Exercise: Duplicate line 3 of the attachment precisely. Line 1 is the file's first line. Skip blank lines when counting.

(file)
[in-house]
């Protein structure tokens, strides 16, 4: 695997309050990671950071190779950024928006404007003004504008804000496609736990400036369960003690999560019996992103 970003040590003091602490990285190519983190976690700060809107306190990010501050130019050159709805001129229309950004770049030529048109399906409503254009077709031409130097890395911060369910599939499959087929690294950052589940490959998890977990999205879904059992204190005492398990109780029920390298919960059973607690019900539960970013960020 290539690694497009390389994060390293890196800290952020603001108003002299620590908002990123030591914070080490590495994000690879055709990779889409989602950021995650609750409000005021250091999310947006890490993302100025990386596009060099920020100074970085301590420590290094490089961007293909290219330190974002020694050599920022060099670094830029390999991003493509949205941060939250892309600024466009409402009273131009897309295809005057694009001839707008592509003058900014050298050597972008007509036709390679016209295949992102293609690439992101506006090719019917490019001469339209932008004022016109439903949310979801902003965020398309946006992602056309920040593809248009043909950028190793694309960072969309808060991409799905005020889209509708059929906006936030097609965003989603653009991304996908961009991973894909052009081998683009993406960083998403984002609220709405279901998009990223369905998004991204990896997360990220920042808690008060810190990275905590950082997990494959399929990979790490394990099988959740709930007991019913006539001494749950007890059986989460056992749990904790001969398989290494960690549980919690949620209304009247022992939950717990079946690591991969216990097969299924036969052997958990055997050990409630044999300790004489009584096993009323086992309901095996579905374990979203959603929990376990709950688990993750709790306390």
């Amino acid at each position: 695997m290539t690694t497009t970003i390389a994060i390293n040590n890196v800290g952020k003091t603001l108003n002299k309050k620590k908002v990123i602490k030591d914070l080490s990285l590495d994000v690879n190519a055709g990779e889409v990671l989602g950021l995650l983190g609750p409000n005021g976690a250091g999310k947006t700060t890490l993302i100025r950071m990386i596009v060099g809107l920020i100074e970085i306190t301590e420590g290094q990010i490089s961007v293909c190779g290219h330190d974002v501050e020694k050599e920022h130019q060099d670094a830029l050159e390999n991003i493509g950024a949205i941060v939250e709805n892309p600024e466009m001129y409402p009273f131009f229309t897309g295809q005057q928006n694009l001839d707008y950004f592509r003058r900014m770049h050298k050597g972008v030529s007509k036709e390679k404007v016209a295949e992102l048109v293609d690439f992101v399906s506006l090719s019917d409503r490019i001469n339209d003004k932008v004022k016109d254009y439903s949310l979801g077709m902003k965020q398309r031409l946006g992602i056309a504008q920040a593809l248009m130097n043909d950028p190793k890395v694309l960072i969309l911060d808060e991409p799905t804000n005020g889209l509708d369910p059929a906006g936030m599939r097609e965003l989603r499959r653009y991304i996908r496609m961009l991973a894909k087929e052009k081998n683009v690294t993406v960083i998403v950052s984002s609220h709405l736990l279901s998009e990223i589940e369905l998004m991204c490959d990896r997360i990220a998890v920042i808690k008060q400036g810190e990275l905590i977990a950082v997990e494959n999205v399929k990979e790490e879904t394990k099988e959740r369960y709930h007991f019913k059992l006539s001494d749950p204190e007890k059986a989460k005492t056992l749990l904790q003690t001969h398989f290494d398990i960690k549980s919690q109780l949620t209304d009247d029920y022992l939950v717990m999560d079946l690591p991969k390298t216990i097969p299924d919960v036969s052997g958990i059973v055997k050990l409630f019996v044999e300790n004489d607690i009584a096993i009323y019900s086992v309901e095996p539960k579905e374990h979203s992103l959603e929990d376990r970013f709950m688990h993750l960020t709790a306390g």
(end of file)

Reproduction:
């Amino acid at each position: 695997m290539t690694t497009t970003i390389a994060i390293n040590n890196v800290g952020k003091t603001l108003n002299k309050k620590k908002v990123i602490k030591d914070l080490s990285l590495d994000v690879n190519a055709g990779e889409v990671l989602g950021l995650l983190g609750p409000n005021g976690a250091g999310k947006t700060t890490l993302i100025r950071m990386i596009v060099g809107l920020i100074e970085i306190t301590e420590g290094q990010i490089s961007v293909c190779g290219h330190d974002v501050e020694k050599e920022h130019q060099d670094a830029l050159e390999n991003i493509g950024a949205i941060v939250e709805n892309p600024e466009m001129y409402p009273f131009f229309t897309g295809q005057q928006n694009l001839d707008y950004f592509r003058r900014m770049h050298k050597g972008v030529s007509k036709e390679k404007v016209a295949e992102l048109v293609d690439f992101v399906s506006l090719s019917d409503r490019i001469n339209d003004k932008v004022k016109d254009y439903s949310l979801g077709m902003k965020q398309r031409l946006g992602i056309a504008q920040a593809l248009m130097n043909d950028p190793k890395v694309l960072i969309l911060d808060e991409p799905t804000n005020g889209l509708d369910p059929a906006g936030m599939r097609e965003l989603r499959r653009y991304i996908r496609m961009l991973a894909k087929e052009k081998n683009v690294t993406v960083i998403v950052s984002s609220h709405l736990l279901s998009e990223i589940e369905l998004m991204c490959d990896r997360i990220a998890v920042i808690k008060q400036g810190e990275l905590i977990a950082v997990e494959n999205v399929k990979e790490e879904t394990k099988e959740r369960y709930h007991f019913k059992l006539s001494d749950p204190e007890k059986a989460k005492t056992l749990l904790q003690t001969h398989f290494d398990i960690k549980s919690q109780l949620t209304d009247d029920y022992l939950v717990m999560d079946l690591p991969k390298t216990i097969p299924d919960v036969s052997g958990i059973v055997k050990l409630f019996v044999e300790n004489d607690i009584a096993i009323y019900s086992v309901e095996p539960k579905e374990h979203s992103l959603e929990d376990r970013f709950m688990h993750l960020t709790a306390g």